HK virus fight focusing on bottlenecks

2022-02-16 10:49:34China Daily Editor : Hao Yunhui ECNS App Download
A medical worker registers personal information of a woman at a COVID-19 testing site in Hong Kong, Jan 24, 2022. (Photo/Xinhua)

A medical worker registers personal information of a woman at a COVID-19 testing site in Hong Kong, Jan 24, 2022. (Photo/Xinhua)

Special: Battle Against Novel Coronavirus

100 million self-test kits to be allotted; inflatable laboratory boosts capacity

Hong Kong is focusing on overcoming bottlenecks in its virus-testing capacity and quarantine facilities to curb the city's worst COVID-19 outbreak, with initiatives such as procuring 100 million self-test kits and adding thousands of quarantine rooms.

Despite the severe situation, Hong Kong Chief Executive Carrie Lam Cheng Yuet-ngor said on Tuesday that dynamic zero infection is still the government's goal, and surrendering to the virus is not an option.

The city restarted the Huoyan inflatable laboratory at Ma On Shan on Tuesday to increase daily testing capacity to 300,000, and its legislature passed a sixth round of anti-pandemic funding totaling HK$27 billion ($3.46 billion) that is expected to benefit 67,000 businesses and 750,000 individuals.

On Tuesday, the city logged 1,619 new COVID-19 infections and around 5,400 preliminary positive cases. Cheung Shuk-kwan, head of the Centre for Health Protection's communicable disease branch, said the city's testing laboratories have been overloaded and can only finish the testing of 75 percent of samples each day. More workers have been mobilized to speed up the process, Cheung added.

Lam said the 100 million rapid test kits, one measure to improve testing efficiency, would start to arrive in the city this week, with the first batch to be distributed to staff members at care homes for the elderly and disabled.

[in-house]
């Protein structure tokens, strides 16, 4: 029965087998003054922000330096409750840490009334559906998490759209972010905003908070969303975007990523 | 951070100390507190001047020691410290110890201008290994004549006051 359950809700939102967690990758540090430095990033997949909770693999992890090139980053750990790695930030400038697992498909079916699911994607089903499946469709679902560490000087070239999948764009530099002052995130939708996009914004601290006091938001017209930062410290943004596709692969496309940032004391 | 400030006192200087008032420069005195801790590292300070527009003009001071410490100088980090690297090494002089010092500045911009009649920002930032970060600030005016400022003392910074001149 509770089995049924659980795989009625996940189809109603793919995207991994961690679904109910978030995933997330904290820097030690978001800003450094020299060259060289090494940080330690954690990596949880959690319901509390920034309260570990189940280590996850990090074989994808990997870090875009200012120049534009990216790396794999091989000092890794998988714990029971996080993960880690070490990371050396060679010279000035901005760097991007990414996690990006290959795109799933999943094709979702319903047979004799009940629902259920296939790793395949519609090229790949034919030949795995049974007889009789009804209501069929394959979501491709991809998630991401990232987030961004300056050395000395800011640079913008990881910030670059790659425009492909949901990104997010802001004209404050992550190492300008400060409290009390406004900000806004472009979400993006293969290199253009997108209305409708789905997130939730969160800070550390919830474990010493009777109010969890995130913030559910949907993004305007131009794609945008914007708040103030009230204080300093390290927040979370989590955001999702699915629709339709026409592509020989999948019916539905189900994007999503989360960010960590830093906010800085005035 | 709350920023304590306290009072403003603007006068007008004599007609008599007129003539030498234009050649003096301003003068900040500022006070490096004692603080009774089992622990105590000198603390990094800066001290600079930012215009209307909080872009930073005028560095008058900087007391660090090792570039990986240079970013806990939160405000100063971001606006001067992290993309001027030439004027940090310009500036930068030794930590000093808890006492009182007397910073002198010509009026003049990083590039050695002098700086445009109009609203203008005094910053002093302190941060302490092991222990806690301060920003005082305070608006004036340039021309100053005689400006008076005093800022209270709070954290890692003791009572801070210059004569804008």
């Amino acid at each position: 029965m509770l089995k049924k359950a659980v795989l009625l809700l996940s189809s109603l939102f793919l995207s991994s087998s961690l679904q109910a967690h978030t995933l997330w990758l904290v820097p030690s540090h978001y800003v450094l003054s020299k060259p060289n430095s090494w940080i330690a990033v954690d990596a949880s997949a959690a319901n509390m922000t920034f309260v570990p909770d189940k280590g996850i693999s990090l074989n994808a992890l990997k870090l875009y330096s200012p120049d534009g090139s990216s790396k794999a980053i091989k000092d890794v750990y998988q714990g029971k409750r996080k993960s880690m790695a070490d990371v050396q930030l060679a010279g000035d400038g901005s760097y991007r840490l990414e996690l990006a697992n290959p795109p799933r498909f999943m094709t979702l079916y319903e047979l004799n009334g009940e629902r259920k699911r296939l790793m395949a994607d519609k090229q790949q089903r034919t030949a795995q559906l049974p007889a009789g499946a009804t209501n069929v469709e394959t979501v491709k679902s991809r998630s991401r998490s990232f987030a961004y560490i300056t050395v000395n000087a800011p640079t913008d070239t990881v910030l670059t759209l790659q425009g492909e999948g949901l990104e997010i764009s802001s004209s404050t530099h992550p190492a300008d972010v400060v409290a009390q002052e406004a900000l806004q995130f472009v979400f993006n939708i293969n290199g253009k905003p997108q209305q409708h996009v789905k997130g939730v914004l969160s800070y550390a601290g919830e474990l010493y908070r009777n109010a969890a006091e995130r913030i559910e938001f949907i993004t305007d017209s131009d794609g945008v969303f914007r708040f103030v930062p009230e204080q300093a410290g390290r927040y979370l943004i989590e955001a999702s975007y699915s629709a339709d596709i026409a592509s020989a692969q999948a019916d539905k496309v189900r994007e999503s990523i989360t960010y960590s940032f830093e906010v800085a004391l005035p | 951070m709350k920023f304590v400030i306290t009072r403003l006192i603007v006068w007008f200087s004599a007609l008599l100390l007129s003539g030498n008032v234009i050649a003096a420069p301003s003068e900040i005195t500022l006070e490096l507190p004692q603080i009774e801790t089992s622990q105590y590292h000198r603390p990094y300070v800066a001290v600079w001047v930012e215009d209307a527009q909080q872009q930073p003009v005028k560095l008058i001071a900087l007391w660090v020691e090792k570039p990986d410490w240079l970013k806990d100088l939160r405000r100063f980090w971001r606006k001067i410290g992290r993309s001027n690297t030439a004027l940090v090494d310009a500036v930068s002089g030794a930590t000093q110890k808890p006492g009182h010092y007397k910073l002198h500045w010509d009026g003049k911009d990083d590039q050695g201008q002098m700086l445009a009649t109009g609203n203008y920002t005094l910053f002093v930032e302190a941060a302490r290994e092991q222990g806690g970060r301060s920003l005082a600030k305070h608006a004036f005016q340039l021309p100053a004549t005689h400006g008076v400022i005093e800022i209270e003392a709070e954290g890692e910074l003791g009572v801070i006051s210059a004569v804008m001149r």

The self-test kits allow people to have a rapid antigen test for COVID-19 by directly detecting virus proteins in their respiratory tracts, and can help cut the testing time to less than 30 minutes.

Care home workers were previously tested every three days, but once they receive the kits, they will be able to be tested every day, Lam said.

One of the major suppliers of the kits is based in neighboring Guangdong province. Lam said it would strive hard to ensure stable supply, and the public would not need to worry about shortages.

The Hong Kong Special Administrative Region government is also going to convert 3,000 public housing units at Queen's Hill Estate and Lai King Estate for quarantine purposes, as the city's existing facilities have been overwhelmed by the surge in confirmed COVID-19 cases, she said.

A plan will also be formulated with hotel industry leaders to provide over 10,000 more hotel rooms for isolation, she said. University dormitories are also on the radar as potential venues for medical quarantine, but that requires further discussions with related parties, Lam said.

To reduce the pressure on hospitals, the Hospital Authority designated seven clinics on Tuesday to help treat COVID-19 patients with mild symptoms, with a total patient quota of 1,000 a day. The arrangement will take effect on Wednesday.

Hong Kong respiratory specialist Leung Chi-chiu said the instant virus-testing results provided by self-test kits could help accelerate the testing process for high-risk groups like care home staff members.

He said the government should also distribute the kits to more high-risk groups who are required to get tested every day or to those who cannot reach a testing center, such as people in home quarantine.

Leung also welcomed the government's efforts to provide more quarantine facilities, saying virus testing would be "meaningless" if infected people could not be isolated.

He said home quarantine could also bring risks to the community, given the strong infectious ability of the Omicron strain of the novel coronavirus, adding that increasing the number of quarantine rooms should still be the government's top priority.

Leung said the designated clinics would have limited effects as some patients' situations may need to be observed for a relatively long time-even days. That would be hard to achieve in such facilities, he said.

In the long term, he suggested the authorities set up more temporary medical centers in communities to offer basic medical services.

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